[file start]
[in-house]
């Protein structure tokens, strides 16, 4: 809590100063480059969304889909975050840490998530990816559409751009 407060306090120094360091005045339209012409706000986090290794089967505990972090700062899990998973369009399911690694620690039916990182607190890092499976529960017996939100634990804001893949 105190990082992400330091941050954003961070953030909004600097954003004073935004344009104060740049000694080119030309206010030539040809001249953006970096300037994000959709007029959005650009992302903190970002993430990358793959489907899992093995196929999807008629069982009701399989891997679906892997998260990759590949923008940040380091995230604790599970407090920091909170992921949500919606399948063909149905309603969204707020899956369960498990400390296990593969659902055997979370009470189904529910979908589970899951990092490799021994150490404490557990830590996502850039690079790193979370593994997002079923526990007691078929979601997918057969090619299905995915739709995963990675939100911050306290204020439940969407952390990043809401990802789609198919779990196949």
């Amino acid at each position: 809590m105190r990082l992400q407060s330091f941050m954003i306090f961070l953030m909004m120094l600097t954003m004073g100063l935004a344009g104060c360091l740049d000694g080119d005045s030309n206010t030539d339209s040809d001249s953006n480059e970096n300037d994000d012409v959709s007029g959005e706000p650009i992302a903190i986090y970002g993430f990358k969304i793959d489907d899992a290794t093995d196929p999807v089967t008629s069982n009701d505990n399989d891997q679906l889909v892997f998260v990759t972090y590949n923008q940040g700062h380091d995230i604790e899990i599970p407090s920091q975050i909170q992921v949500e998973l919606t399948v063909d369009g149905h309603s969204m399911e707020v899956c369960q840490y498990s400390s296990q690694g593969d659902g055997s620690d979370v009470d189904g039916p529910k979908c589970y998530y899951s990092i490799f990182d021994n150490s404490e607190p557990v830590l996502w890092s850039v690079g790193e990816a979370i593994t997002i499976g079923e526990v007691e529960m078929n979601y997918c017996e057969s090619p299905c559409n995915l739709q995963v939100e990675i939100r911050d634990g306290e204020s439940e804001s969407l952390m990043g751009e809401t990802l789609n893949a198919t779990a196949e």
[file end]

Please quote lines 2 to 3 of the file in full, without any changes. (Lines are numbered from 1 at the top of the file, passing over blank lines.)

């Protein structure tokens, strides 16, 4: 809590100063480059969304889909975050840490998530990816559409751009 407060306090120094360091005045339209012409706000986090290794089967505990972090700062899990998973369009399911690694620690039916990182607190890092499976529960017996939100634990804001893949 105190990082992400330091941050954003961070953030909004600097954003004073935004344009104060740049000694080119030309206010030539040809001249953006970096300037994000959709007029959005650009992302903190970002993430990358793959489907899992093995196929999807008629069982009701399989891997679906892997998260990759590949923008940040380091995230604790599970407090920091909170992921949500919606399948063909149905309603969204707020899956369960498990400390296990593969659902055997979370009470189904529910979908589970899951990092490799021994150490404490557990830590996502850039690079790193979370593994997002079923526990007691078929979601997918057969090619299905995915739709995963990675939100911050306290204020439940969407952390990043809401990802789609198919779990196949």
């Amino acid at each position: 809590m105190r990082l992400q407060s330091f941050m954003i306090f961070l953030m909004m120094l600097t954003m004073g100063l935004a344009g104060c360091l740049d000694g080119d005045s030309n206010t030539d339209s040809d001249s953006n480059e970096n300037d994000d012409v959709s007029g959005e706000p650009i992302a903190i986090y970002g993430f990358k969304i793959d489907d899992a290794t093995d196929p999807v089967t008629s069982n009701d505990n399989d891997q679906l889909v892997f998260v990759t972090y590949n923008q940040g700062h380091d995230i604790e899990i599970p407090s920091q975050i909170q992921v949500e998973l919606t399948v063909d369009g149905h309603s969204m399911e707020v899956c369960q840490y498990s400390s296990q690694g593969d659902g055997s620690d979370v009470d189904g039916p529910k979908c589970y998530y899951s990092i490799f990182d021994n150490s404490e607190p557990v830590l996502w890092s850039v690079g790193e990816a979370i593994t997002i499976g079923e526990v007691e529960m078929n979601y997918c017996e057969s090619p299905c559409n995915l739709q995963v939100e990675i939100r911050d634990g306290e204020s439940e804001s969407l952390m990043g751009e809401t990802l789609n893949a198919t779990a196949e």